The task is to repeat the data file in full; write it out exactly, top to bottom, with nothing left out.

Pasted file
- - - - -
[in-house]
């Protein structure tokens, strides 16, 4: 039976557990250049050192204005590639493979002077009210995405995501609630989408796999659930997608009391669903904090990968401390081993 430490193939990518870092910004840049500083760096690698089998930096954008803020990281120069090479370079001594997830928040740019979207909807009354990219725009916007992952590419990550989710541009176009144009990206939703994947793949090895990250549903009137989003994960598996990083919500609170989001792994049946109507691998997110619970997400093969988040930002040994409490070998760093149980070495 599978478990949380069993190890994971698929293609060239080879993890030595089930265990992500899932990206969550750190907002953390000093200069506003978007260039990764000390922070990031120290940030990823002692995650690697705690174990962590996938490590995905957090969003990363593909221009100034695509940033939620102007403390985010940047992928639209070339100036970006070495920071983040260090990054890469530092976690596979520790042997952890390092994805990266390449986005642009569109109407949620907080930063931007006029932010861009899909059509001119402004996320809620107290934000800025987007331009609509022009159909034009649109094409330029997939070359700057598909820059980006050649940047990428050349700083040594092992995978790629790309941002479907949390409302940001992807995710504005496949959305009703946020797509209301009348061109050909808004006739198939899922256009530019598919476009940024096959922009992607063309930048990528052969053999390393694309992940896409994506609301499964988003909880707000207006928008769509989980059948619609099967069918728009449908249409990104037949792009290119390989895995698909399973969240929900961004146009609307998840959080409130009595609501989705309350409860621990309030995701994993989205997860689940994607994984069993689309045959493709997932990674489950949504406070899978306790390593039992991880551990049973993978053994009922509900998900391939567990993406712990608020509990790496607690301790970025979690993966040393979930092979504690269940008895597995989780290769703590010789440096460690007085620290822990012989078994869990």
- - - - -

[in-house]
């Protein structure tokens, strides 16, 4: 039976557990250049050192204005590639493979002077009210995405995501609630989408796999659930997608009391669903904090990968401390081993 430490193939990518870092910004840049500083760096690698089998930096954008803020990281120069090479370079001594997830928040740019979207909807009354990219725009916007992952590419990550989710541009176009144009990206939703994947793949090895990250549903009137989003994960598996990083919500609170989001792994049946109507691998997110619970997400093969988040930002040994409490070998760093149980070495 599978478990949380069993190890994971698929293609060239080879993890030595089930265990992500899932990206969550750190907002953390000093200069506003978007260039990764000390922070990031120290940030990823002692995650690697705690174990962590996938490590995905957090969003990363593909221009100034695509940033939620102007403390985010940047992928639209070339100036970006070495920071983040260090990054890469530092976690596979520790042997952890390092994805990266390449986005642009569109109407949620907080930063931007006029932010861009899909059509001119402004996320809620107290934000800025987007331009609509022009159909034009649109094409330029997939070359700057598909820059980006050649940047990428050349700083040594092992995978790629790309941002479907949390409302940001992807995710504005496949959305009703946020797509209301009348061109050909808004006739198939899922256009530019598919476009940024096959922009992607063309930048990528052969053999390393694309992940896409994506609301499964988003909880707000207006928008769509989980059948619609099967069918728009449908249409990104037949792009290119390989895995698909399973969240929900961004146009609307998840959080409130009595609501989705309350409860621990309030995701994993989205997860689940994607994984069993689309045959493709997932990674489950949504406070899978306790390593039992991880551990049973993978053994009922509900998900391939567990993406712990608020509990790496607690301790970025979690993966040393979930092979504690269940008895597995989780290769703590010789440096460690007085620290822990012989078994869990």